In 1623 a flock of strange birds was spotted over the city and immediately the plague broke out, lasted three years and killed 16.000 Amsterdammers, one sixth of the population. In order to isolate this disease, the houses were marked with a "P" and all doors and windows had to stay closed in order to keep the
polluted air inside.

But the rats and fleas were not held back by closed windows and contamination was everywhere, despite the fact, that relatives and housemates of the sick were only allowed in public places carrying a white stick, so if you spotted them, you could run. The plague epidemic of 1655 changed Amsterdam in one big house of mourning, 16.727 casualties of which 13.508 in six months. Entire families died that year.
In every epidemic thousand were killed; the last was in 1664 and made 24.148 casualties, on a population of 200.000.

On 31st June 1832 skipper Runhard felt sick, had severe cramps and diarrhea, went to bed and died a few hours later. Professor Dr. Vrolik saw the pale, yellow corps with the blue marks around the eyes, the red and purple thighs and greenish belly and knew he was looking at a cholera corps. Runhard being a sailor,
the professor thought it was an isolated case, but on the 7th August Naatje Bakkum died under the same circumstances. From there it only got worse and the epidemic spread around town. The City Council advised people to wear flannel shirts and woolen socks, not to walk around with wet feet and not to eat unripe fruit. If somebody got sick he or she had to put mustard and vinegar on their breast till the doctor arrived. But even the physicians did not know what to do, only fifty years later Robert Koch discovered the link between polluted water and cholera.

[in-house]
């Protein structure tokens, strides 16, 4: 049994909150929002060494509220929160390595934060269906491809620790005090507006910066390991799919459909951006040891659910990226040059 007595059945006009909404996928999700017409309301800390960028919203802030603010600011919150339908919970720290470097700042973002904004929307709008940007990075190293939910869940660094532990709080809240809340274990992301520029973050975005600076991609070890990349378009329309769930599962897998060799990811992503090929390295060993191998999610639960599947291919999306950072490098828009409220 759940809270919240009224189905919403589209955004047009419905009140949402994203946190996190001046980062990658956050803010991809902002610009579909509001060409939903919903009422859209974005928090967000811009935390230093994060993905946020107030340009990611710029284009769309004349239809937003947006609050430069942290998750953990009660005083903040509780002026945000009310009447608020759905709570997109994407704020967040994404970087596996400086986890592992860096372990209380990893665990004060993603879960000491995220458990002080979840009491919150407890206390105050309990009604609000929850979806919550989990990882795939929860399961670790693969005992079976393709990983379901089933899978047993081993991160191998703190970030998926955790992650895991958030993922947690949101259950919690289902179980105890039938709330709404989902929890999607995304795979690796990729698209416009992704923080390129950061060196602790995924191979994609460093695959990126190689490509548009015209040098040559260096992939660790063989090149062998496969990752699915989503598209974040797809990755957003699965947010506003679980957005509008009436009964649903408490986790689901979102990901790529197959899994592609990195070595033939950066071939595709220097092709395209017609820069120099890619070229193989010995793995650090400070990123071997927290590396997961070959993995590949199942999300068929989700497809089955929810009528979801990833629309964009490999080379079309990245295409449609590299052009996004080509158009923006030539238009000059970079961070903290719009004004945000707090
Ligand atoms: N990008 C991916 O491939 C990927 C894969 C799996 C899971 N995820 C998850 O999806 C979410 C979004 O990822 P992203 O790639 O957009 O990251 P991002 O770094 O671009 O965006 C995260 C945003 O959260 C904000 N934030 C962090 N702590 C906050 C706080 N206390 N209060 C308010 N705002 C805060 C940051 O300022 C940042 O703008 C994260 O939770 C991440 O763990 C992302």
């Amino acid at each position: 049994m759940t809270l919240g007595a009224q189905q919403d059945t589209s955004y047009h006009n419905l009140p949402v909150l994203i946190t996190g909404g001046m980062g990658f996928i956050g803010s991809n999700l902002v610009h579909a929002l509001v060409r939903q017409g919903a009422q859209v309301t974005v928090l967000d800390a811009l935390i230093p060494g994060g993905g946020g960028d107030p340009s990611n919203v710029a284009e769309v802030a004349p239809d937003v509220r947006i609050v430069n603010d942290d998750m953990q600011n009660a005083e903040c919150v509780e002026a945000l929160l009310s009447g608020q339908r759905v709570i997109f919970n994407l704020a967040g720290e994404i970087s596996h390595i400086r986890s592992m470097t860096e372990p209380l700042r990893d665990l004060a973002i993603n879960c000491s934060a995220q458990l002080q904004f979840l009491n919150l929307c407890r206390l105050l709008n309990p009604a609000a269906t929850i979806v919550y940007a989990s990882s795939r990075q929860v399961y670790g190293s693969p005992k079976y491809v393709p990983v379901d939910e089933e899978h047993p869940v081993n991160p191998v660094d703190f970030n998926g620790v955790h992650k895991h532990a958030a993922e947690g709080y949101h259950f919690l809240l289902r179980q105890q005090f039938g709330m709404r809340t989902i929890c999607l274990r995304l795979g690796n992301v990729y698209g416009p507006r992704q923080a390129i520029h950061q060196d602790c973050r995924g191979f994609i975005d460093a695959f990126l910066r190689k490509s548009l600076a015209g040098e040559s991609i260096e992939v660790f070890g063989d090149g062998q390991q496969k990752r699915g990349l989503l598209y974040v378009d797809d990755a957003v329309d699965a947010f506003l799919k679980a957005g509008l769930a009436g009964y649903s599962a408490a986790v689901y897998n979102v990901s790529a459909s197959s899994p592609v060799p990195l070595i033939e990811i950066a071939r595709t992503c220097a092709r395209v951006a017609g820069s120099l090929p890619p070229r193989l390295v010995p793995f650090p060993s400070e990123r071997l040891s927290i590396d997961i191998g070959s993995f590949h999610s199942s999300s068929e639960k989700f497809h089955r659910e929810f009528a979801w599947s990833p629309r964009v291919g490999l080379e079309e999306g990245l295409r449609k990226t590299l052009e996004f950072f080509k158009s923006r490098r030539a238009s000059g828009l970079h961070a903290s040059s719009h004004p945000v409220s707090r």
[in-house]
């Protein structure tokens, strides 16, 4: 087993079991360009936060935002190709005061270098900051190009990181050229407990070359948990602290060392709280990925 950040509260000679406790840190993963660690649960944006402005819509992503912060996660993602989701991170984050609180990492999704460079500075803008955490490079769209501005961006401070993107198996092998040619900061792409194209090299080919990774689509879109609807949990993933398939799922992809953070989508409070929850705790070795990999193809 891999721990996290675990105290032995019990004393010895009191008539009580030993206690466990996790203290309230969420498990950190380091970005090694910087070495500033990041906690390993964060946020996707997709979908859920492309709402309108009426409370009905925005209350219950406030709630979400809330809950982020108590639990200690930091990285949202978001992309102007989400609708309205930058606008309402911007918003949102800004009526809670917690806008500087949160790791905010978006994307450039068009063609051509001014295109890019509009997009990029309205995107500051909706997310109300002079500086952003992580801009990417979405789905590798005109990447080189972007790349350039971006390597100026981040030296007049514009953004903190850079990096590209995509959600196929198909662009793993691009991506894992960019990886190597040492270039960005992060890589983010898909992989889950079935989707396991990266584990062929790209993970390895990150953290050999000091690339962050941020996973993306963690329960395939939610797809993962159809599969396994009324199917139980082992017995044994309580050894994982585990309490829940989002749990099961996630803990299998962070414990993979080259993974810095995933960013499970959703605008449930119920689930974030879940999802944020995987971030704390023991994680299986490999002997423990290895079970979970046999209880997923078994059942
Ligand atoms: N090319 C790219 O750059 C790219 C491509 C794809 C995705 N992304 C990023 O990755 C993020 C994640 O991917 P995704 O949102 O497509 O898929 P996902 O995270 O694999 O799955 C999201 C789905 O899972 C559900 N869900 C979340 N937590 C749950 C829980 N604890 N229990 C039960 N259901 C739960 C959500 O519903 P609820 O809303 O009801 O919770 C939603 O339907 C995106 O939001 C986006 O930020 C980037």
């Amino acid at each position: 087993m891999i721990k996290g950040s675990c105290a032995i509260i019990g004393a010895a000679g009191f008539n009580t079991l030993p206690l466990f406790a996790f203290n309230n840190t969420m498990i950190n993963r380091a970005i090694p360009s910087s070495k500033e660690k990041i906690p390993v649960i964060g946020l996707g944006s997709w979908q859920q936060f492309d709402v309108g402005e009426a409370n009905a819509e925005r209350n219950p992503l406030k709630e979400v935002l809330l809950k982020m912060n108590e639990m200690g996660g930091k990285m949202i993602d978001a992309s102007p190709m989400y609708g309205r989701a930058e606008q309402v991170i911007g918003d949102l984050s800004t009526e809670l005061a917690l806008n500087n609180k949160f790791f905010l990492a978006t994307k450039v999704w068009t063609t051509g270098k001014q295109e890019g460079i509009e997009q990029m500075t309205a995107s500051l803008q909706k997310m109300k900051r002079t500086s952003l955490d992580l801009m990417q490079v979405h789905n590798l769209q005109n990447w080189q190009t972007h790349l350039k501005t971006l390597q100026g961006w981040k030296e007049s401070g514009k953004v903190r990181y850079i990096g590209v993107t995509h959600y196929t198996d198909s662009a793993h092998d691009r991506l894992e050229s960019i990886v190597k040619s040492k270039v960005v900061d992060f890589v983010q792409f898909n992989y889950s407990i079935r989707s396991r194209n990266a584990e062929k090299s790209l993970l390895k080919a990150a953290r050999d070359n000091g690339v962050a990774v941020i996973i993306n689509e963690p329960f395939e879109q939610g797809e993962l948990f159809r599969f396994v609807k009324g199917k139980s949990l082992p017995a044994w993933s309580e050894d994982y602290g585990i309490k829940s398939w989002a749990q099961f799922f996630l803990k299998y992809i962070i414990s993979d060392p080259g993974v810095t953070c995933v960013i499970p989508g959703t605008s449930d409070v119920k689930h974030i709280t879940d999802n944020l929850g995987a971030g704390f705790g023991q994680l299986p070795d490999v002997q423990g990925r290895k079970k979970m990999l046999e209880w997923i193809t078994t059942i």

Education in Amsterdam, part I
In the Middle Ages Amsterdam had only one school, the Latin School, where the sons of the rich were prepared for university. They started at the age of six and they learned about Latin grammar, dialectics, rhetoric and Roman authors like Cicero and Virgilius. After eight years they were ready for university, but since the Netherlands did not have their own university, they had to go to Leuven, Paris or even further away.

Amsterdam became a trading center and the parents found out, their children were far better of learning arithmetic, bookkeeping and speaking foreign languages, than quoting Virgilius. Some enterprising men started private schools in 1503, but also these schools were for the rich only.